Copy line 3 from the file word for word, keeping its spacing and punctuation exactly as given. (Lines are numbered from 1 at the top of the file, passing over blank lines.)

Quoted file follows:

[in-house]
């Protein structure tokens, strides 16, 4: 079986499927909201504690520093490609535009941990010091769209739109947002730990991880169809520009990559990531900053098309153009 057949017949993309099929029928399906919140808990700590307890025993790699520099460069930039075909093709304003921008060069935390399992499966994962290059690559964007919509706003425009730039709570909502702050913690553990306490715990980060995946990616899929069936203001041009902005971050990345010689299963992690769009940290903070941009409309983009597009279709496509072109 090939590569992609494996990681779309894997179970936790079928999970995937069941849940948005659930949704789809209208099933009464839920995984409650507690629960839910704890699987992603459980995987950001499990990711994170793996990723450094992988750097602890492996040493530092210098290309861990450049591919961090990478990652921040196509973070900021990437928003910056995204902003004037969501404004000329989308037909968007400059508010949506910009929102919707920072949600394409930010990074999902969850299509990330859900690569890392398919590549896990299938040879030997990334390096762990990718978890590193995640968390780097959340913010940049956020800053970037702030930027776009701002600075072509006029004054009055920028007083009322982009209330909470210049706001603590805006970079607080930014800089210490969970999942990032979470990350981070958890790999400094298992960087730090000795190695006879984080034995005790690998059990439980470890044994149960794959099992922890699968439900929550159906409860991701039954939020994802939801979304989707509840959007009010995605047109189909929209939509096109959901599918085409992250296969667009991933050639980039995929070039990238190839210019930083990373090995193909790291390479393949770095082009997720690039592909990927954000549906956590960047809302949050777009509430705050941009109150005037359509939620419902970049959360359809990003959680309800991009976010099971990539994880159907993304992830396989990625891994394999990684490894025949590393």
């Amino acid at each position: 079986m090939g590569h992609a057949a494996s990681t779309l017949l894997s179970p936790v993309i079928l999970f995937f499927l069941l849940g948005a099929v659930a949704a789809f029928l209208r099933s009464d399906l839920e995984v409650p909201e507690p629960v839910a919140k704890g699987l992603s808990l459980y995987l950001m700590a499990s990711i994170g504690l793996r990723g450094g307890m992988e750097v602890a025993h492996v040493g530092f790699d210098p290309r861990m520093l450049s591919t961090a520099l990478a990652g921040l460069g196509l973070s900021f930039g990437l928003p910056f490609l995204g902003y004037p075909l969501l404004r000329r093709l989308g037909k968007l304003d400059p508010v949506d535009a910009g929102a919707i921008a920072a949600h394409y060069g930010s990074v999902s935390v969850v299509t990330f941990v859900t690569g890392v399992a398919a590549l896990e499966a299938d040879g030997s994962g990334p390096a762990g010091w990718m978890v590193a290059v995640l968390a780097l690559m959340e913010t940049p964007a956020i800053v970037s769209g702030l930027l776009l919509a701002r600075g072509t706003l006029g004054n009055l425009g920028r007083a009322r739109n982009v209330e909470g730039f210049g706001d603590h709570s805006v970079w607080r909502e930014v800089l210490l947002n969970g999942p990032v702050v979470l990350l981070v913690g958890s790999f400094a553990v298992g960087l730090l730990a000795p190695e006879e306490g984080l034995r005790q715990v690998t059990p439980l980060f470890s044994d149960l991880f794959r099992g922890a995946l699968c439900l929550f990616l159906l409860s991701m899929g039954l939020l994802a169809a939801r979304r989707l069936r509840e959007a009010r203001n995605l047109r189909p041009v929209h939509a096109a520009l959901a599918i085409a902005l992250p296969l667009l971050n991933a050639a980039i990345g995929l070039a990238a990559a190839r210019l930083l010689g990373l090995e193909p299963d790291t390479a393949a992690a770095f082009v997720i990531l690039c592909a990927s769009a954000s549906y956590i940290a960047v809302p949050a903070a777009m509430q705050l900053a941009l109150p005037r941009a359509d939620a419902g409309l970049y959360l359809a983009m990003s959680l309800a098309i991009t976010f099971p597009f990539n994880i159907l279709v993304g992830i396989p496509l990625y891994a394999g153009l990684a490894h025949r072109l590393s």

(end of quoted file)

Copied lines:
């Amino acid at each position: 079986m090939g590569h992609a057949a494996s990681t779309l017949l894997s179970p936790v993309i079928l999970f995937f499927l069941l849940g948005a099929v659930a949704a789809f029928l209208r099933s009464d399906l839920e995984v409650p909201e507690p629960v839910a919140k704890g699987l992603s808990l459980y995987l950001m700590a499990s990711i994170g504690l793996r990723g450094g307890m992988e750097v602890a025993h492996v040493g530092f790699d210098p290309r861990m520093l450049s591919t961090a520099l990478a990652g921040l460069g196509l973070s900021f930039g990437l928003p910056f490609l995204g902003y004037p075909l969501l404004r000329r093709l989308g037909k968007l304003d400059p508010v949506d535009a910009g929102a919707i921008a920072a949600h394409y060069g930010s990074v999902s935390v969850v299509t990330f941990v859900t690569g890392v399992a398919a590549l896990e499966a299938d040879g030997s994962g990334p390096a762990g010091w990718m978890v590193a290059v995640l968390a780097l690559m959340e913010t940049p964007a956020i800053v970037s769209g702030l930027l776009l919509a701002r600075g072509t706003l006029g004054n009055l425009g920028r007083a009322r739109n982009v209330e909470g730039f210049g706001d603590h709570s805006v970079w607080r909502e930014v800089l210490l947002n969970g999942p990032v702050v979470l990350l981070v913690g958890s790999f400094a553990v298992g960087l730090l730990a000795p190695e006879e306490g984080l034995r005790q715990v690998t059990p439980l980060f470890s044994d149960l991880f794959r099992g922890a995946l699968c439900l929550f990616l159906l409860s991701m899929g039954l939020l994802a169809a939801r979304r989707l069936r509840e959007a009010r203001n995605l047109r189909p041009v929209h939509a096109a520009l959901a599918i085409a902005l992250p296969l667009l971050n991933a050639a980039i990345g995929l070039a990238a990559a190839r210019l930083l010689g990373l090995e193909p299963d790291t390479a393949a992690a770095f082009v997720i990531l690039c592909a990927s769009a954000s549906y956590i940290a960047v809302p949050a903070a777009m509430q705050l900053a941009l109150p005037r941009a359509d939620a419902g409309l970049y959360l359809a983009m990003s959680l309800a098309i991009t976010f099971p597009f990539n994880i159907l279709v993304g992830i396989p496509l990625y891994a394999g153009l990684a490894h025949r072109l590393s």